The Teacher Observation intervention trained teachers in a structured observation approach. Teachers used software to rate their colleagues across a range of pre-specified components, such as managing student behaviour and communicating with students. Teachers were instructed to conduct a minimum of either three or four observations per year.
Teacher observation is an integral part of CPD in English schools. A recent US study found that structured lesson observation led to gains in student and teacher performance. The EEF funded this evaluation to explore the impact of structured teacher observation in the English context.
The evaluation did not show any overall improvement in combined maths and English GCSE scores for pupils of the teachers involved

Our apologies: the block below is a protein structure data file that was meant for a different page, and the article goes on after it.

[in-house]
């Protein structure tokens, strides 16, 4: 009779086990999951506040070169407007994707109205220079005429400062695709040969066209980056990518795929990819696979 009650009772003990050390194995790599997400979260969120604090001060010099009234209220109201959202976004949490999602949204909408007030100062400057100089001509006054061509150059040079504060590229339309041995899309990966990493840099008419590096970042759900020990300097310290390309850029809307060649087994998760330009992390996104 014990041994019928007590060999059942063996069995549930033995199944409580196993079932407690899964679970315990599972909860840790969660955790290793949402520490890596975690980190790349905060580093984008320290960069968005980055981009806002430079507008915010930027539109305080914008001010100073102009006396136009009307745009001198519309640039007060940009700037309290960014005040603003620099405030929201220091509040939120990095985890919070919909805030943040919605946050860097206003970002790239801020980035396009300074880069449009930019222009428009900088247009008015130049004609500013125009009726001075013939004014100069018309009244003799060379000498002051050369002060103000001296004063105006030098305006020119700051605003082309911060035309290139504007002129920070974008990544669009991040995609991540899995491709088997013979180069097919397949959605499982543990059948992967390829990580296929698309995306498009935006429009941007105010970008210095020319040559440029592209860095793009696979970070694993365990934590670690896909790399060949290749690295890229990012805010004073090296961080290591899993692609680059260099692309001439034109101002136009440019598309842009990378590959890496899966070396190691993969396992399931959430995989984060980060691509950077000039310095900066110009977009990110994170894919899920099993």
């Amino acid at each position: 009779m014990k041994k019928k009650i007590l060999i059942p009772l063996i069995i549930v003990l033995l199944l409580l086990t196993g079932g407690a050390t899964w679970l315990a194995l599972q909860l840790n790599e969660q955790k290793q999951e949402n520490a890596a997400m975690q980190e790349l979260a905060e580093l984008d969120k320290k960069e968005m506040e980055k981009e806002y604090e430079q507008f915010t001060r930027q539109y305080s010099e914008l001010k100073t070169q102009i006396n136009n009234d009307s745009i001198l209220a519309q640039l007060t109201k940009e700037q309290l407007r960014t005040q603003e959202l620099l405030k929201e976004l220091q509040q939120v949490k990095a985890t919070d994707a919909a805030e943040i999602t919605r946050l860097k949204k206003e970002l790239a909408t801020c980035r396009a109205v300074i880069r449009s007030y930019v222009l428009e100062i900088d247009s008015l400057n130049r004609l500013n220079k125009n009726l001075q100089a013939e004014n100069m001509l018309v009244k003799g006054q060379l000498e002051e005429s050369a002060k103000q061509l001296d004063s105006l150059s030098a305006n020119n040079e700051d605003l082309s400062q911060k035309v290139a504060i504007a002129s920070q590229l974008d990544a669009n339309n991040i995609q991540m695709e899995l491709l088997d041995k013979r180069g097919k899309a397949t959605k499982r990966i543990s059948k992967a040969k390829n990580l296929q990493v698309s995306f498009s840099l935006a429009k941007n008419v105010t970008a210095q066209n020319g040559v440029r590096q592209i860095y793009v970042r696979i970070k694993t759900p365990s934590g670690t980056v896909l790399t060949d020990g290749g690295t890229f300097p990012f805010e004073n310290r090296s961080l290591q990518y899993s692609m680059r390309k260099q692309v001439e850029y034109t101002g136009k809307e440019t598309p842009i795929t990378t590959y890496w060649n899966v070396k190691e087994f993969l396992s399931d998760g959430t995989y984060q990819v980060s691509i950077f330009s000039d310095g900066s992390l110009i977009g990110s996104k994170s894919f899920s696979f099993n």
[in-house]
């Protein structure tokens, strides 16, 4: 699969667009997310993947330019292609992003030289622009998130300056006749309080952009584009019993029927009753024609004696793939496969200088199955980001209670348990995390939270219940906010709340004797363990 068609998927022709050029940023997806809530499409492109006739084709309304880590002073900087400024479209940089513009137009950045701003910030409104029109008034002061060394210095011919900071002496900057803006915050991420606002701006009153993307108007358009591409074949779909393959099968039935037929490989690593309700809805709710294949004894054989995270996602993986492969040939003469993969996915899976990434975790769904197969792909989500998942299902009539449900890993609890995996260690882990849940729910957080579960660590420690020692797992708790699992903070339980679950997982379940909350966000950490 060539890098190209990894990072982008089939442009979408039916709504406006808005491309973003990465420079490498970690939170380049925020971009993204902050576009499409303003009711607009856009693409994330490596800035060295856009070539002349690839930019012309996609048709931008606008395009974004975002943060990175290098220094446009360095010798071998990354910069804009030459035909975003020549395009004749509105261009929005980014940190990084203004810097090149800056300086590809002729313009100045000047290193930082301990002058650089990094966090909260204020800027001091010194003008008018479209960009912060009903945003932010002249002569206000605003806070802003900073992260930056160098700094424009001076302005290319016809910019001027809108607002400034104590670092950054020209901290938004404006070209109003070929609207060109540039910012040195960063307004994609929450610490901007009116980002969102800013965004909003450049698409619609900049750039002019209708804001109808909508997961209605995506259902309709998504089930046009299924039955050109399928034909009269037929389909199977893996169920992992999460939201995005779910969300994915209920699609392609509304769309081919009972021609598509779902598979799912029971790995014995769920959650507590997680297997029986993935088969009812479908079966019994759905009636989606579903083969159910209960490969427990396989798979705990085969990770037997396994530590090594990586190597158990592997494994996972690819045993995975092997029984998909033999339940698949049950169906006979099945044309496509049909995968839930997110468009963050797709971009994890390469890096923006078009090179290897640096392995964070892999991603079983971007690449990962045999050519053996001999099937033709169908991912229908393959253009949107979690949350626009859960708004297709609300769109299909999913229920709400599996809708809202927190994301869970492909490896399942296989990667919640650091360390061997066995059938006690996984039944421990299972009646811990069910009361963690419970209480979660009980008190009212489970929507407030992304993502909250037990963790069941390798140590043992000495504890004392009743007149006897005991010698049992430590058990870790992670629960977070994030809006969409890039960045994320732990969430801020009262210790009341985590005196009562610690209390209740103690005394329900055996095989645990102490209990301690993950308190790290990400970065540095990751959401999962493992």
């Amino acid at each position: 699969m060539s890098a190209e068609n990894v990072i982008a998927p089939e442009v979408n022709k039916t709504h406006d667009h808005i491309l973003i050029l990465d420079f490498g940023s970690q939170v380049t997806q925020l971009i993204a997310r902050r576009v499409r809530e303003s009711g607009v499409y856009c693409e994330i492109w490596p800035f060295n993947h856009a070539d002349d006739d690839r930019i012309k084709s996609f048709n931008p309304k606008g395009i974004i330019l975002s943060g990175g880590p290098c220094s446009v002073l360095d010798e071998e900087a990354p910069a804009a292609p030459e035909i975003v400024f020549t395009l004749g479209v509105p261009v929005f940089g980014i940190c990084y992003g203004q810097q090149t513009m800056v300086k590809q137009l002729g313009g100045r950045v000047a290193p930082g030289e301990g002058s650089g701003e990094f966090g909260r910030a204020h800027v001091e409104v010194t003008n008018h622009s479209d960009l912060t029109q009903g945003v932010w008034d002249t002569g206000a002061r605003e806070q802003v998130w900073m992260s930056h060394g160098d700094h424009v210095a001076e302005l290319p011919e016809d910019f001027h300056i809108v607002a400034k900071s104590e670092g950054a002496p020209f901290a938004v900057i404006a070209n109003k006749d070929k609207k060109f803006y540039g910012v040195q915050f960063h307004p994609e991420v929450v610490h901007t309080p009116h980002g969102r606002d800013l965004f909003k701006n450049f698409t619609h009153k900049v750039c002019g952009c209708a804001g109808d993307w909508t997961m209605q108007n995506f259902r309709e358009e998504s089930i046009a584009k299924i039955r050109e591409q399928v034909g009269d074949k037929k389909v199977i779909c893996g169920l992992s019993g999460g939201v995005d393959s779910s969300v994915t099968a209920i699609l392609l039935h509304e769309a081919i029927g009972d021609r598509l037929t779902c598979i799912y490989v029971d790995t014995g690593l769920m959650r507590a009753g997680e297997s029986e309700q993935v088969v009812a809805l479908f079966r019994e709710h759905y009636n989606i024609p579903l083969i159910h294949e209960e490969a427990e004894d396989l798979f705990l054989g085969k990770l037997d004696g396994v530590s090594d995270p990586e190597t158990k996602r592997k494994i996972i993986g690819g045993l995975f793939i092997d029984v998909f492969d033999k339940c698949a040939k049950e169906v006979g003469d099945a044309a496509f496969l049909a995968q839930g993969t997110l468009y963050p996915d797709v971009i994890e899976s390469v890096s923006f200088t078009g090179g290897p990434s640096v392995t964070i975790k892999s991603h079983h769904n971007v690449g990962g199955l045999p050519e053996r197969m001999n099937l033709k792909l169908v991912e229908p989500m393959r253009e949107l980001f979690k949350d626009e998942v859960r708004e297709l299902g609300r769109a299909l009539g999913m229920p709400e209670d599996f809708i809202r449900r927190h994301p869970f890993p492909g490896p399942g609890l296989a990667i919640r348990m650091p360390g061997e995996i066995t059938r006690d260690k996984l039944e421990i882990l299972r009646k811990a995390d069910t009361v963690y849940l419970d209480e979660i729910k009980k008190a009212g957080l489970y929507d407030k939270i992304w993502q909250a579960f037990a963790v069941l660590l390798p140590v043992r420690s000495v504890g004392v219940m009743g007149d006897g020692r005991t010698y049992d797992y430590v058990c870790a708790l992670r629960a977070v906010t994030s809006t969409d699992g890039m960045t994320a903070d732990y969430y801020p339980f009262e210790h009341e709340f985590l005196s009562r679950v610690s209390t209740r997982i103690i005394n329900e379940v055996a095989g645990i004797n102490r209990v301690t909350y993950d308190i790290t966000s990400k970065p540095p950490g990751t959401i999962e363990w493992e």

The total number of teacher observations was much lower than expected: teachers involved in the trial reported that they felt uncomfortable taking time out of teaching to complete observations, and that the level of expected observations was unsustainable. However, even when observations did take place, there was no evidence that schools which did more observations had better pupil results.
It is important to note that many of the comparison schools reported that they were already doing peer observation of some sort. This evaluation does not mean that general peer observation has no impact, but rather that this structured observation programme was not found to have any benefits over the status quo
Almost three-quarters of the control group schools were already doing some peer observation prior to the intervention. The lack of impact seen in this study may be because the structured Teacher Observation intervention was no more effective than existing practice rather than because general peer observation has no impact